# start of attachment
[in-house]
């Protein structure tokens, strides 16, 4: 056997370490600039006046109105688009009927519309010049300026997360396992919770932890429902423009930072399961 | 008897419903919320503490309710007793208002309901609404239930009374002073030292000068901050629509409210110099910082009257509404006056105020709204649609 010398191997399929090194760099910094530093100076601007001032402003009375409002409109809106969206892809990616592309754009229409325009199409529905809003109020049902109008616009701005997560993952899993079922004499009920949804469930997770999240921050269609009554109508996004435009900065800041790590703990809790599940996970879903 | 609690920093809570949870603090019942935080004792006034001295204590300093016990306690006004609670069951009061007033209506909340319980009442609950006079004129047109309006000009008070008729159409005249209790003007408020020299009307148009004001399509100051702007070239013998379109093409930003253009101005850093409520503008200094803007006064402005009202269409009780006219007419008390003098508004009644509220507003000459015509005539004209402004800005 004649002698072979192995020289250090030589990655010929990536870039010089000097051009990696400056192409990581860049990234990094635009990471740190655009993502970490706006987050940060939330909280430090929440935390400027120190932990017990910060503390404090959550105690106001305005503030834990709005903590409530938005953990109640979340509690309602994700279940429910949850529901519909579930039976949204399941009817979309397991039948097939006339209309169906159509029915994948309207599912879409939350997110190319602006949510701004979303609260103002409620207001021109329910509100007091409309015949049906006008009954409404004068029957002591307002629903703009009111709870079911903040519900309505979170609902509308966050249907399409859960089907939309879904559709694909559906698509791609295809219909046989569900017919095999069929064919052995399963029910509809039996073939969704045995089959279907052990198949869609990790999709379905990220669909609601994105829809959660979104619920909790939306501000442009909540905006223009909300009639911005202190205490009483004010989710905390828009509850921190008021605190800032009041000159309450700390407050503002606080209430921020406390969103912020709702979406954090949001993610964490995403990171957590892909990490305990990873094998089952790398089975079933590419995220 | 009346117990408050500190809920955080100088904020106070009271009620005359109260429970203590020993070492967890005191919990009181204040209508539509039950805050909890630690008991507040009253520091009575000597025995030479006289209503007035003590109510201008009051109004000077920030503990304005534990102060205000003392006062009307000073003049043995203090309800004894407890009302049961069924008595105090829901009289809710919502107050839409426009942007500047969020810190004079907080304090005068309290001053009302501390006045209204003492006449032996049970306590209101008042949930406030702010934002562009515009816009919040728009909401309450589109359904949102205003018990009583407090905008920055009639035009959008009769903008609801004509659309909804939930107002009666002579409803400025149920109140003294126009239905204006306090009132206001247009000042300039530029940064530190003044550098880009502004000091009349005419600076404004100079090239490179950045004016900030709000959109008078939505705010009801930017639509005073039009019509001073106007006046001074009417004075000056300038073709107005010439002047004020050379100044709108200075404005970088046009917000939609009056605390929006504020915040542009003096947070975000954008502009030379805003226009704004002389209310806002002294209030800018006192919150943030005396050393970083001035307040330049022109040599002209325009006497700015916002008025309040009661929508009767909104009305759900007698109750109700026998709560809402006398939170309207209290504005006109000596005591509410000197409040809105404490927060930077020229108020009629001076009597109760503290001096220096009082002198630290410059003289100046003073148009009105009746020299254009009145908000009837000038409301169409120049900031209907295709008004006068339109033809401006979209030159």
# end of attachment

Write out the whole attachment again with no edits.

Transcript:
[in-house]
């Protein structure tokens, strides 16, 4: 056997370490600039006046109105688009009927519309010049300026997360396992919770932890429902423009930072399961 | 008897419903919320503490309710007793208002309901609404239930009374002073030292000068901050629509409210110099910082009257509404006056105020709204649609 010398191997399929090194760099910094530093100076601007001032402003009375409002409109809106969206892809990616592309754009229409325009199409529905809003109020049902109008616009701005997560993952899993079922004499009920949804469930997770999240921050269609009554109508996004435009900065800041790590703990809790599940996970879903 | 609690920093809570949870603090019942935080004792006034001295204590300093016990306690006004609670069951009061007033209506909340319980009442609950006079004129047109309006000009008070008729159409005249209790003007408020020299009307148009004001399509100051702007070239013998379109093409930003253009101005850093409520503008200094803007006064402005009202269409009780006219007419008390003098508004009644509220507003000459015509005539004209402004800005 004649002698072979192995020289250090030589990655010929990536870039010089000097051009990696400056192409990581860049990234990094635009990471740190655009993502970490706006987050940060939330909280430090929440935390400027120190932990017990910060503390404090959550105690106001305005503030834990709005903590409530938005953990109640979340509690309602994700279940429910949850529901519909579930039976949204399941009817979309397991039948097939006339209309169906159509029915994948309207599912879409939350997110190319602006949510701004979303609260103002409620207001021109329910509100007091409309015949049906006008009954409404004068029957002591307002629903703009009111709870079911903040519900309505979170609902509308966050249907399409859960089907939309879904559709694909559906698509791609295809219909046989569900017919095999069929064919052995399963029910509809039996073939969704045995089959279907052990198949869609990790999709379905990220669909609601994105829809959660979104619920909790939306501000442009909540905006223009909300009639911005202190205490009483004010989710905390828009509850921190008021605190800032009041000159309450700390407050503002606080209430921020406390969103912020709702979406954090949001993610964490995403990171957590892909990490305990990873094998089952790398089975079933590419995220 | 009346117990408050500190809920955080100088904020106070009271009620005359109260429970203590020993070492967890005191919990009181204040209508539509039950805050909890630690008991507040009253520091009575000597025995030479006289209503007035003590109510201008009051109004000077920030503990304005534990102060205000003392006062009307000073003049043995203090309800004894407890009302049961069924008595105090829901009289809710919502107050839409426009942007500047969020810190004079907080304090005068309290001053009302501390006045209204003492006449032996049970306590209101008042949930406030702010934002562009515009816009919040728009909401309450589109359904949102205003018990009583407090905008920055009639035009959008009769903008609801004509659309909804939930107002009666002579409803400025149920109140003294126009239905204006306090009132206001247009000042300039530029940064530190003044550098880009502004000091009349005419600076404004100079090239490179950045004016900030709000959109008078939505705010009801930017639509005073039009019509001073106007006046001074009417004075000056300038073709107005010439002047004020050379100044709108200075404005970088046009917000939609009056605390929006504020915040542009003096947070975000954008502009030379805003226009704004002389209310806002002294209030800018006192919150943030005396050393970083001035307040330049022109040599002209325009006497700015916002008025309040009661929508009767909104009305759900007698109750109700026998709560809402006398939170309207209290504005006109000596005591509410000197409040809105404490927060930077020229108020009629001076009597109760503290001096220096009082002198630290410059003289100046003073148009009105009746020299254009009145908000009837000038409301169409120049900031209907295709008004006068339109033809401006979209030159």